“But certainly, the ideal of adding speed with Lamar is just an exciting thing to think about teams having to defend. I know [offensive coordinator] Greg Roman is excited about it and [head coach] John Harbaugh is excited about it. It’s a chance to really put fear in our opposing defenses. I think it really gets you excited.”
The Ravens got three of them with that type of reputation in Brown, Notre Dame receiver Miles Boykin and Oklahoma State running back Justice Hill. If they develop and become good players, then opposing teams have to defend the entire field, which the Los Angeles Chargers didn’t have to do in a wild-card playoff game last season.
The 5-foot-9, 166-pound Brown is a mild stretch. You would feel better if you could put his college production on Boykin’s 6-4, 220-pound frame. But this is DeCosta’s first draft and he gets a chance to prove himself. Brown was considered by most of the so-called experts to be one of the top three receivers in the college game.
Boykin is intriguing. Besides the size and speed, he improved his stock late in the drafting process. He can give the Ravens a strong, physical presence on the outside, which they haven’t had since the Ravens traded Anquan Boldin at the end of the 2012 season. Boykin also played in a pro-style system at Notre Dame.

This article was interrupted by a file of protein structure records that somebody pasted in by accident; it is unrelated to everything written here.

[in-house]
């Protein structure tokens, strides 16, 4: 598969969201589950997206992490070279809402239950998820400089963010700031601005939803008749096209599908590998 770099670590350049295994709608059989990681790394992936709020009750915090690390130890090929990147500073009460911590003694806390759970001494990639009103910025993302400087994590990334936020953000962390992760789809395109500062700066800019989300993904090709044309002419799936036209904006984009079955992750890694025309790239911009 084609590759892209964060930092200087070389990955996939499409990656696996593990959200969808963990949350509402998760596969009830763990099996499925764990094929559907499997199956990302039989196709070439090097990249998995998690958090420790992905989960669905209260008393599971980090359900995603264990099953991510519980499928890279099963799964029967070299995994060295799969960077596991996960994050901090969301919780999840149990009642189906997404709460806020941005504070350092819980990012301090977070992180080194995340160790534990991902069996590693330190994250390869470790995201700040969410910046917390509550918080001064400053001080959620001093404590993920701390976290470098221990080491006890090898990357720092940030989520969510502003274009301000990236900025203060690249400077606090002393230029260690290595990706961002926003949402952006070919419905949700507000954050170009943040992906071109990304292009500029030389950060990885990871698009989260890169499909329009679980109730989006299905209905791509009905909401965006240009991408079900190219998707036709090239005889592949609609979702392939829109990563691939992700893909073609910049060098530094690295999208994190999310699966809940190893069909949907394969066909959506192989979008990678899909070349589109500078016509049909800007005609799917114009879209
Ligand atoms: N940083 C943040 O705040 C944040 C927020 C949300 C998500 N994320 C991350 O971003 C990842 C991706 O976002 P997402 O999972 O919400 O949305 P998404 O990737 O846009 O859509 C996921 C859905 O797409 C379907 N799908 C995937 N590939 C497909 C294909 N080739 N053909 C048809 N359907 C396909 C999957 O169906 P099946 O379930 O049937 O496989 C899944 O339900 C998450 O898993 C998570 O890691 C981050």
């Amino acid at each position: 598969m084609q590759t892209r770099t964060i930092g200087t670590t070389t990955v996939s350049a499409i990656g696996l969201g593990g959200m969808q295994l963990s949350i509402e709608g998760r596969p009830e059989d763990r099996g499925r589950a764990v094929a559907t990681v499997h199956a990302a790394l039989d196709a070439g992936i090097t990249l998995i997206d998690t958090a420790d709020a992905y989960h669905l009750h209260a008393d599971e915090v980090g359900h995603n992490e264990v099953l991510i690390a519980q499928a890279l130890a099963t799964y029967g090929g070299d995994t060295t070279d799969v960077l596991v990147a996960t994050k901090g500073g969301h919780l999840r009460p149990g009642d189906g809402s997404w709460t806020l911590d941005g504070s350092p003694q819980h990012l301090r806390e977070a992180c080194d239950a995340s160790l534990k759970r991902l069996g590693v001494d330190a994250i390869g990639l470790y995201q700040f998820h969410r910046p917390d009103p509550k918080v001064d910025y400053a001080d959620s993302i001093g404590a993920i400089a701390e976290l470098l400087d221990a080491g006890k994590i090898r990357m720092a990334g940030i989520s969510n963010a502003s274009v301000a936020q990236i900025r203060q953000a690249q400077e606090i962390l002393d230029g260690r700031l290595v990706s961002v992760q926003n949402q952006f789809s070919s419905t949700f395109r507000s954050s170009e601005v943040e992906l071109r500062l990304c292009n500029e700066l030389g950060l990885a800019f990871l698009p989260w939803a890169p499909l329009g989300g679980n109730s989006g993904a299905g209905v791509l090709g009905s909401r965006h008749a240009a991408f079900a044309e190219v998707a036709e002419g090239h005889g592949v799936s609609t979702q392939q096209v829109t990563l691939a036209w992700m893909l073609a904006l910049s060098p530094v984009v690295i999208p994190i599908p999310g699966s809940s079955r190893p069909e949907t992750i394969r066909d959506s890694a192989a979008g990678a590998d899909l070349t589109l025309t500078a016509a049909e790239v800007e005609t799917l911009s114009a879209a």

It’s interesting to note that former Ravens general manager Ozzie Newsome was often criticized unfairly for taking players from Alabama, but the Ravens have taken four from Oklahoma during the past two years — Brown and guard Ben Powers this season and offensive tackle Orlando Brown Jr. and tight end Mark Andrews last year.
“The mentality they create there, the offense they’re running, that fits what we’re doing here in Baltimore,” Hortiz said. “So, I think that plays into it. But it’s really just opportunity meeting our draft board and it’s just worked out great for us. We certainly love the mentality they come in with; so we’re going to keep shopping there hopefully.”